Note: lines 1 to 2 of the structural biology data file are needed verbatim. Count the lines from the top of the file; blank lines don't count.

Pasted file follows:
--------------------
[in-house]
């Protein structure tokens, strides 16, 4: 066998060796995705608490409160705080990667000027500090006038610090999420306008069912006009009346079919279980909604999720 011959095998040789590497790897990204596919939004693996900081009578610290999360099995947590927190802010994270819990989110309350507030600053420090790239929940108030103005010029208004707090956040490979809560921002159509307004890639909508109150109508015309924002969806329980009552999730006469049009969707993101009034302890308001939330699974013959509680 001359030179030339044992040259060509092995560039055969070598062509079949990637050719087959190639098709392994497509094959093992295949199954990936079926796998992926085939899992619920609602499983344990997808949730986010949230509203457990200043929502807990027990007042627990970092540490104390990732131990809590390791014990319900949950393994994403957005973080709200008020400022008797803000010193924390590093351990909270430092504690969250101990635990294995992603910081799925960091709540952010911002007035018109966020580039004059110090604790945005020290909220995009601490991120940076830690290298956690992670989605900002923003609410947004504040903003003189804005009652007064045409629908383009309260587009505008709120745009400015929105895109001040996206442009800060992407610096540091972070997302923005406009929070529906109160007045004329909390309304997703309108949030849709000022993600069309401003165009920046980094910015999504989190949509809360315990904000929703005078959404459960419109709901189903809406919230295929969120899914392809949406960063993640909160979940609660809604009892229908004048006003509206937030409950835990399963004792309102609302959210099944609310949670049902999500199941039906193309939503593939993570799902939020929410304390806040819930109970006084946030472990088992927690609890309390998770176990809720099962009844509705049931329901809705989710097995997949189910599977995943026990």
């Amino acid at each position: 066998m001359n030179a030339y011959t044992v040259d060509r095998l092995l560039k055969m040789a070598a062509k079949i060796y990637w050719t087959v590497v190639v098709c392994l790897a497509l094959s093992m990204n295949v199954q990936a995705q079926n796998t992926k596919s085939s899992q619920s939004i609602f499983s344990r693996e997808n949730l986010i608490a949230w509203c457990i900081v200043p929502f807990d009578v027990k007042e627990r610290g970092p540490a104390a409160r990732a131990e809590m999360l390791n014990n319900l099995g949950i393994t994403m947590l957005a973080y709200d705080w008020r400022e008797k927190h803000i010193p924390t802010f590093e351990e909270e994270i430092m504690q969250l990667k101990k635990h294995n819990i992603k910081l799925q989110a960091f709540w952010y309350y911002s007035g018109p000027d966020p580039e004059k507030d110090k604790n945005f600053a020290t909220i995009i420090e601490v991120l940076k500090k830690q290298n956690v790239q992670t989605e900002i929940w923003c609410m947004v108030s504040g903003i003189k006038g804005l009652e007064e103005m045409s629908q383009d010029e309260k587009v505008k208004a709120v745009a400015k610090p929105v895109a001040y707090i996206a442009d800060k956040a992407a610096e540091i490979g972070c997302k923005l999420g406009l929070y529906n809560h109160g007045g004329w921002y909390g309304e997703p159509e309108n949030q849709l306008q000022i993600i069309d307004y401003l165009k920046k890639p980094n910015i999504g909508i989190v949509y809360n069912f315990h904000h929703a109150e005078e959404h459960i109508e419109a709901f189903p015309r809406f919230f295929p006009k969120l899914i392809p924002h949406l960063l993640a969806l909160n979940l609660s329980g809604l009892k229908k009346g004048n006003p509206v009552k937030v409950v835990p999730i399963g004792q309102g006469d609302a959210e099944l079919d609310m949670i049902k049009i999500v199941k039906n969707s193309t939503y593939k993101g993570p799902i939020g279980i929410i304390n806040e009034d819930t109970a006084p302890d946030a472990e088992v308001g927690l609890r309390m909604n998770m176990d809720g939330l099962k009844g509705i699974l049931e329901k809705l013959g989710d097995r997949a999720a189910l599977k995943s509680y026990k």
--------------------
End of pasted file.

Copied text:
[in-house]
């Protein structure tokens, strides 16, 4: 066998060796995705608490409160705080990667000027500090006038610090999420306008069912006009009346079919279980909604999720 011959095998040789590497790897990204596919939004693996900081009578610290999360099995947590927190802010994270819990989110309350507030600053420090790239929940108030103005010029208004707090956040490979809560921002159509307004890639909508109150109508015309924002969806329980009552999730006469049009969707993101009034302890308001939330699974013959509680 001359030179030339044992040259060509092995560039055969070598062509079949990637050719087959190639098709392994497509094959093992295949199954990936079926796998992926085939899992619920609602499983344990997808949730986010949230509203457990200043929502807990027990007042627990970092540490104390990732131990809590390791014990319900949950393994994403957005973080709200008020400022008797803000010193924390590093351990909270430092504690969250101990635990294995992603910081799925960091709540952010911002007035018109966020580039004059110090604790945005020290909220995009601490991120940076830690290298956690992670989605900002923003609410947004504040903003003189804005009652007064045409629908383009309260587009505008709120745009400015929105895109001040996206442009800060992407610096540091972070997302923005406009929070529906109160007045004329909390309304997703309108949030849709000022993600069309401003165009920046980094910015999504989190949509809360315990904000929703005078959404459960419109709901189903809406919230295929969120899914392809949406960063993640909160979940609660809604009892229908004048006003509206937030409950835990399963004792309102609302959210099944609310949670049902999500199941039906193309939503593939993570799902939020929410304390806040819930109970006084946030472990088992927690609890309390998770176990809720099962009844509705049931329901809705989710097995997949189910599977995943026990």